Had a generic Republican been elected in 2016, with House and Senate backing, this would have posed similar policy challenges to sustainability progress. But Trump adds two serious additional concerns to the mix. First are his character traits—unpredictability, vindictiveness, lack of knowledge and preparation—that led so many prominent Republicans to oppose him. These character factors could easily lead Trump’s presidency into disaster in the face of international or domestic crises.

The second, as noted, is the explicit fostering of white, tribal outrage: the focus on mass deportations, the call for the banning of Muslims, lying about his opponents with impunity, and threatening to jail them, misogyny, attacks on press freedoms, the nods to white supremacists, to anti-semites, and to vigilante violence.  If Trump’s presidency becomes embattled, he has the ability to quickly breathe life into a movement that could divide America for decades.

Overcoming Tribalism

In 1992, the year before Hawken’s book came out, Benjamin Barber published an influential essay called Jihad versus McWorld.  Barber argued that the world was torn between the twin forces of a cosmopolitan but destructive globalization, and the backlash from the people uprooted and left behind economically and culturally by this globalization. McWorld was about open borders, expanded trade, hyper-mobile capital, rising inequality, and yet along with this, a commitment to western norms of human rights. Barber called the opposition to McWorld  “Jihad”, but tribalism is a better word, as the backlash became global.

Working the same dynamic, Trump (and Brexit and Le Pen) have surfaced white ethnic nationalism, and made it a primary driver of mainstream western politics. Tribalism when stoked can become an all-consuming, destructive force. The fear that many Trump opponents are feeling today arises from a sense that his election has placed America’s fundamental future in question: how far down that dark road will Trump’s unleashed tribalism take us?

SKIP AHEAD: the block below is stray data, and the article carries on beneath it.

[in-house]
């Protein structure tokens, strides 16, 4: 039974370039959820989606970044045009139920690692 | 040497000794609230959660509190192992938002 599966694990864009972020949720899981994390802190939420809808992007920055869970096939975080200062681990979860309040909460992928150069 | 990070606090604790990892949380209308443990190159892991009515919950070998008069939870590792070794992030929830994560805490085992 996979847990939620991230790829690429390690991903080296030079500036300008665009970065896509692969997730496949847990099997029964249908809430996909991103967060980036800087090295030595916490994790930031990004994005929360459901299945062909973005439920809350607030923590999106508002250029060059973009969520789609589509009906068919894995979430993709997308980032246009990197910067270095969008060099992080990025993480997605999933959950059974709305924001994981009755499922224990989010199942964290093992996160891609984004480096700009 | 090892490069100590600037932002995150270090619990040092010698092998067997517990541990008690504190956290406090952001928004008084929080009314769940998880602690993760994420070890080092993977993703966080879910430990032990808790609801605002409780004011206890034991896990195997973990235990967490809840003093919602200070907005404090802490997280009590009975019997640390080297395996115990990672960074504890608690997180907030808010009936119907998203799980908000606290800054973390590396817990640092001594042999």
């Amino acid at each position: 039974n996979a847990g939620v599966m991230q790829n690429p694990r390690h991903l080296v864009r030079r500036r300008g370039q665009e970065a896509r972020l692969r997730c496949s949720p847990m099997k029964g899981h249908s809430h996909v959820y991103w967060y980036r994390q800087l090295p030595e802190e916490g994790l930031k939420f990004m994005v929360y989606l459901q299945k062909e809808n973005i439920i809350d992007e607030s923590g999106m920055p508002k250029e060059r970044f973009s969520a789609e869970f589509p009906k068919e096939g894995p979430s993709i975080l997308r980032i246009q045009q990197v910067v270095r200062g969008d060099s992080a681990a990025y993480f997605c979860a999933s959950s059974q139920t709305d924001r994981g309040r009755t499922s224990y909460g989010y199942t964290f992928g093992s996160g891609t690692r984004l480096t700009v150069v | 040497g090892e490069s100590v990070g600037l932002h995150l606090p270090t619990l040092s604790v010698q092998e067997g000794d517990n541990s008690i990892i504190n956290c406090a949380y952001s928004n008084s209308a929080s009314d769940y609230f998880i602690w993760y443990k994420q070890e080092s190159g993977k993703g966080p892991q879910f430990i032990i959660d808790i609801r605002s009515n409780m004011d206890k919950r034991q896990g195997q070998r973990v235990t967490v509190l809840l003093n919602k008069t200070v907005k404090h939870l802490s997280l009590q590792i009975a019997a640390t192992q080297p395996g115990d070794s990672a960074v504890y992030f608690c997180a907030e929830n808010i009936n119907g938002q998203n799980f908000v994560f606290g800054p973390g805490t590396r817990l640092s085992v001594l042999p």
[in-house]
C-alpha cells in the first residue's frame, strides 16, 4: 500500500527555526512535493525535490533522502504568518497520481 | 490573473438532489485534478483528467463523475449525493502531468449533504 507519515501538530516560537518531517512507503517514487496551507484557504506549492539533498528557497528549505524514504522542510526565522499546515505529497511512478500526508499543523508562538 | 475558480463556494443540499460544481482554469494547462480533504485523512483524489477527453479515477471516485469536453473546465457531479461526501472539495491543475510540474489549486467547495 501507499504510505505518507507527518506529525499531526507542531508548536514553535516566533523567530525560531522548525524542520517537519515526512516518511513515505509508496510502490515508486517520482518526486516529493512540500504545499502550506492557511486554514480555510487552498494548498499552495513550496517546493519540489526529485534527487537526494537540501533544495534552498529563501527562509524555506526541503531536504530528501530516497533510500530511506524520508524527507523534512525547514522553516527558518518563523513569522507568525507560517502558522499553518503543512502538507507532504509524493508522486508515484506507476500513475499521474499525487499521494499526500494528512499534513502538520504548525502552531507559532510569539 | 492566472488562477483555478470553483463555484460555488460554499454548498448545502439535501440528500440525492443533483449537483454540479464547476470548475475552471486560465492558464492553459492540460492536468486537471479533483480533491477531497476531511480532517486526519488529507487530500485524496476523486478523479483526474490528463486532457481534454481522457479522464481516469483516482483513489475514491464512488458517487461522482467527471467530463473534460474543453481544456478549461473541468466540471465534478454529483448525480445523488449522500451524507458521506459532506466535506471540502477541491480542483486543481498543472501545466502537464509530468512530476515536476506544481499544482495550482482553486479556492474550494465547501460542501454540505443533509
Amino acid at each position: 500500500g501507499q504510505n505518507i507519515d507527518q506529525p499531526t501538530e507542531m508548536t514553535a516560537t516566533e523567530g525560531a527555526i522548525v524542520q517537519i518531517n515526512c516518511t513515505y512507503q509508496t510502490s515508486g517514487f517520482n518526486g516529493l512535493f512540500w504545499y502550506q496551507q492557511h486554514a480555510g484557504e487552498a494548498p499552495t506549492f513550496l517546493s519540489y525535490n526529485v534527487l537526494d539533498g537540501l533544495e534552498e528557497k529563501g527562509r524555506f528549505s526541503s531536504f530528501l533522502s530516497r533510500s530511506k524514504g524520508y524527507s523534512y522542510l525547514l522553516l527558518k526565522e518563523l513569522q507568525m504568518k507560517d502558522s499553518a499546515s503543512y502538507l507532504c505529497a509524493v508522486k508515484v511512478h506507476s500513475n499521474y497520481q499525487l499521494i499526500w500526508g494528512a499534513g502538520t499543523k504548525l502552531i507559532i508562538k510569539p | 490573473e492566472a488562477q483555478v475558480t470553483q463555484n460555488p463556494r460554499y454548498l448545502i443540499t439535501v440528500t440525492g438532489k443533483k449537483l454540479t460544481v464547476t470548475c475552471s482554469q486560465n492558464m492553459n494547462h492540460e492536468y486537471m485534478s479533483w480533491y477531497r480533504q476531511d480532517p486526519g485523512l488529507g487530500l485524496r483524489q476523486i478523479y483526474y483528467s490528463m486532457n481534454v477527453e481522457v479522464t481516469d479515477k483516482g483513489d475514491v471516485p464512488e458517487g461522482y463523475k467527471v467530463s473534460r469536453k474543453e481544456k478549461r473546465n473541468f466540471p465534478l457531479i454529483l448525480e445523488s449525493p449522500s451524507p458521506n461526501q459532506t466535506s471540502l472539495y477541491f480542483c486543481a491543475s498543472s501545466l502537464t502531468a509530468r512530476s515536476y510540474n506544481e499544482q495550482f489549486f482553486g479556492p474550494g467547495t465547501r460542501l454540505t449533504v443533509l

Sustainability, meeting human needs today without compromising future prosperity, is the third way between unrestrained globalization and 21st century tribalism. In the Trump years, Hawken’s final imperative, reinventing an economy that, like nature, depends on difference and thrives on diversity, is now critical. We are in a new short-run race, and it is not against runaway climate change or population growth outstripping resources. It is rather, at the state and local level, to grow and show a vision of human well-being in an economic system that serves everyone.  We have to bring to life a sustainable vision powerful enough to short-circuit the strong and rising pull of tribalistic politics.

Starting in January, folks on the progressive side of the political aisle will have many unanticipated defensive battles to fight: against mass deportation, against cuts to health care and social security, against the ongoing police killing of unarmed people; against roll-back of environmental and safety and financial regulations; against massive tax give-aways to the very wealthy; against restrictions on abortion rights, against pipelines and fossil fuel infrastructure; against the selling off of federal lands.  But taking the long view, these policy struggles are not new for Americans, and America can overcome them, if not in four years, then in eight or sixteen or twenty. The real threat that Trump poses to a global sustainable future is his tendency to throw oil on the flames of an already deeply divisive politics, at the very moment that we all need to come together.

Time is short and growing shorter to rewire the planet with clean energy, reimagine the global food system, and reinvent transportation.  The long view challenge remains providing billions of people a better life, without depleting the resources of our one small planet. The divisive politics that Trump has conjured into being show us a glimmer of what to expect when people are left behind.  Beyond defense, now more then ever, we must continue our creative, positive and imaginative work. At the state and city and company and organization level, this is the time to innovate inclusive, prosperous communities, serving real human needs and life on earth.